With Barry Zito relegated to the disabled list with a sprained foot, the Giants have have been tasked with filling his spot in the rotation. The past couple weeks San Francisco has been relying on Ryan Vogelsong, who earned his first major league win in in six years when he beat the Pittsburgh Pirates (his former team) on April 28.
Vogelsong certainly deserves his shot, especially considering his success in his appearances since being called up (he pitched 4.2 scoreless innings in relief before his start), but depending on how long Zito will be out, there are some other options to be considered in determining what to do with the fifth spot in the rotation.
The Giants could put one of their relief pitchers in the starting spot, and the most likely option to come out of the bullpen is Guillermo Mota. Although he will not be able to pitch deep into games, he has had success in past long relief appearances. This may be a short-term solution, but that does not mean it is not viable.
The Giants could call up a starting pitcher from the minors. Some in-house options include Henry Sosa and Clayton Tanner, both of whom are already on San Francisco’s 40-man roster.
Sosa has made appearances in AAA as both a starter and a reliever with acceptable—but not overly impressive—results. Once known for his blazing fastball, he seems to have lost some of the velocity he had in his early minor league career. He was invited to spring training this year, where he threw just over two scoreless innings.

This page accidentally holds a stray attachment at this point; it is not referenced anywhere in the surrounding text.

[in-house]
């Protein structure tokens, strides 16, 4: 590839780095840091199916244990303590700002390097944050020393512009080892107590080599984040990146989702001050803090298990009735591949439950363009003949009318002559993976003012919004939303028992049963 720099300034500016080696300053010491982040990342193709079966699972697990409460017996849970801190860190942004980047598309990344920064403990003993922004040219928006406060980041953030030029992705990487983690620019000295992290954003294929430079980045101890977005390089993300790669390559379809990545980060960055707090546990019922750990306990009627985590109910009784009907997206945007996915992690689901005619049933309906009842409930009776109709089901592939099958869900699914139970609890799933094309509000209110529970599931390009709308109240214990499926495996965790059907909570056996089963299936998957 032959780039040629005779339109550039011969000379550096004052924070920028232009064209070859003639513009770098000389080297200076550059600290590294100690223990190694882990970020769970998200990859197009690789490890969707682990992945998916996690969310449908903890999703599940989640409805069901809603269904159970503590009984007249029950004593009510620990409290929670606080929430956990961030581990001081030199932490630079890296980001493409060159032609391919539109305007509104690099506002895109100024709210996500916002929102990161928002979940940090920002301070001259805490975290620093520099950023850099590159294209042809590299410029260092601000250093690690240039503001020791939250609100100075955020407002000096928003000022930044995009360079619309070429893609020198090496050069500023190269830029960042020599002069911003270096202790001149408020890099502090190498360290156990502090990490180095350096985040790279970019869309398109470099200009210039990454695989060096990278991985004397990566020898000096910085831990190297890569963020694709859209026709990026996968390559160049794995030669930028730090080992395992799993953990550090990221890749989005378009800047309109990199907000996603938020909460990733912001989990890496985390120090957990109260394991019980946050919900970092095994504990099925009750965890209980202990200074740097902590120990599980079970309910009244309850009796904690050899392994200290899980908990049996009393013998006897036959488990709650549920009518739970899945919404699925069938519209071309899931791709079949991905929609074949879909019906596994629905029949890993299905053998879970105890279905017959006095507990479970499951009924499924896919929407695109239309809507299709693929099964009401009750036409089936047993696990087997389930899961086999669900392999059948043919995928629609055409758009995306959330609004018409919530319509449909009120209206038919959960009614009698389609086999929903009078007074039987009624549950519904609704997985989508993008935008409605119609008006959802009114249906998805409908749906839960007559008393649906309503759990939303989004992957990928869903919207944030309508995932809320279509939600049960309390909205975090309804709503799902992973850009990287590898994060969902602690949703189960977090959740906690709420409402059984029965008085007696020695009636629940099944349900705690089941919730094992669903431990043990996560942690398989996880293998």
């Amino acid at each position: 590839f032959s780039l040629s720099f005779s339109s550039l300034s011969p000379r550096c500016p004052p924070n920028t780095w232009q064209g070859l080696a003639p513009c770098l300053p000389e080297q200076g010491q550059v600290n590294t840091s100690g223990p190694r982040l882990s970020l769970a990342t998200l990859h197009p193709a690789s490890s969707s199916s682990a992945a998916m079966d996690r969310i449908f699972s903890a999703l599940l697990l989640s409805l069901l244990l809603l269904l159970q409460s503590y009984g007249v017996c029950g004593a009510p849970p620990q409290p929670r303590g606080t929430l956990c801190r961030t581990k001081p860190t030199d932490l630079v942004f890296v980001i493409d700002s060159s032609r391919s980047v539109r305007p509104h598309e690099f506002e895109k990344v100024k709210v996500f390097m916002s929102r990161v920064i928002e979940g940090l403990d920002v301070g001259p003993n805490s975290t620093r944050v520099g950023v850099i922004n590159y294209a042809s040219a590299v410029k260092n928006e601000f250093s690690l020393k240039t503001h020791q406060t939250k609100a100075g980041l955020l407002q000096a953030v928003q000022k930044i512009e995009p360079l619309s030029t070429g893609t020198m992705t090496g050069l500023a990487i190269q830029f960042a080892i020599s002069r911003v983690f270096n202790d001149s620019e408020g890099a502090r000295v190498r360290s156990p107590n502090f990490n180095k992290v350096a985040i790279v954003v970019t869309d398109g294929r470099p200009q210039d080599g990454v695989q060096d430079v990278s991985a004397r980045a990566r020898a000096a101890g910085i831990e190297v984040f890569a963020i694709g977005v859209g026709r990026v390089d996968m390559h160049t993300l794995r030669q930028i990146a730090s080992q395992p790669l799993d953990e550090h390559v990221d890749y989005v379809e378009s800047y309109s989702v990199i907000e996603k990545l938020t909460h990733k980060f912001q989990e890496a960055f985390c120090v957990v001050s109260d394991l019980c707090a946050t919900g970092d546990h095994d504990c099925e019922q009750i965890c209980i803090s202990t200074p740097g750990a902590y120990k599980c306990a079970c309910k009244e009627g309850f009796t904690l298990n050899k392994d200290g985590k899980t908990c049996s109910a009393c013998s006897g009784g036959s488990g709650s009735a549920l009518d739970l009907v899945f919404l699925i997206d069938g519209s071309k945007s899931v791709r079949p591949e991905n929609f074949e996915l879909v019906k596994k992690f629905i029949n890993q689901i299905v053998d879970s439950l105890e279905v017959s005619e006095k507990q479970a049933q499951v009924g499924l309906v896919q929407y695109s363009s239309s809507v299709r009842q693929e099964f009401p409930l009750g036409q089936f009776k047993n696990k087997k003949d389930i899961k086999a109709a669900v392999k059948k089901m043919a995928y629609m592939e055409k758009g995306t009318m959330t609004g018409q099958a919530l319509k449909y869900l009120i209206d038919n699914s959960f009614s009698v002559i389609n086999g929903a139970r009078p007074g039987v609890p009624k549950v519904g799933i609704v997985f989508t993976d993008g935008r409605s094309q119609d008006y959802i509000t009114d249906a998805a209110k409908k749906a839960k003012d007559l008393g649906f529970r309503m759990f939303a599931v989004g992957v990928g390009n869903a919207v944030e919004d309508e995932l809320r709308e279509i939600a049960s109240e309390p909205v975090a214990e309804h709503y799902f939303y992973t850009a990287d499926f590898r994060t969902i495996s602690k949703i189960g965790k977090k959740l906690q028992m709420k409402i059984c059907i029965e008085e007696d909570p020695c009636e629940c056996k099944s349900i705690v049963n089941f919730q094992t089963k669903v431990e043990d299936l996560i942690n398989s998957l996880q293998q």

Tanner is currently pitching for the AA Richmond Squirrels. A veteran of two spring trainings, the lefty does not strike out a lot of batters, but he does get batters to ground out.
When Zito initially went on the disabled list, off days in the schedule allowed the Giants to skip his spot in the rotation. The Giants went with a four-man starting rotation and Vogelsong pitched out of the bullpen.
Both Tim Lincecum and Matt Cain have pitched well this year, but Jonathan Sanchez has been inconsistent, and Madison Bumgarner is still looking for his first win of the season, so this option is not ideal.
More importantly, it is not sustainable, as the four-man rotation only works if the schedule allows it, and the Giants are not blessed with many off days in May. This could be a short-term solution, but if Zito takes much longer to rejoin the Giants, San Francisco needs another option.
The Giants could always trade for another arm. But with rumors recently emerging regarding the Giants making an offer to the Mets for shortstop Jose Reyes and some glaring offensive inadequacies with the current roster, trading for an pitcher does not seem to be a priority for San Francisco.
There is no better option than Barry Zito himself, but the Giants need the Oakland Barry Zito, not the San Francisco Barry Zito. After signing a seven-year, $126 million deal, Zito has been disappointing for the Giants, as the pitcher who won the 2002 American League Cy Young and made three All-Star teams when he was with the A’s did not even make the Giants’ postseason rosters last year.
When Zito went on the disabled list, he had shown little signs of returning to his former self, as he allowed nine earned runs in 13 innings, struck out just six batters and compiled an 0-1 record.
But if somehow Zito comes back and throws the stuff that earned him so many accolades early in his career and the vastly overpriced contract from the Giants, he will be invaluable to the Giants, who need stellar pitching from top to bottom to win if they continue to struggle offensively.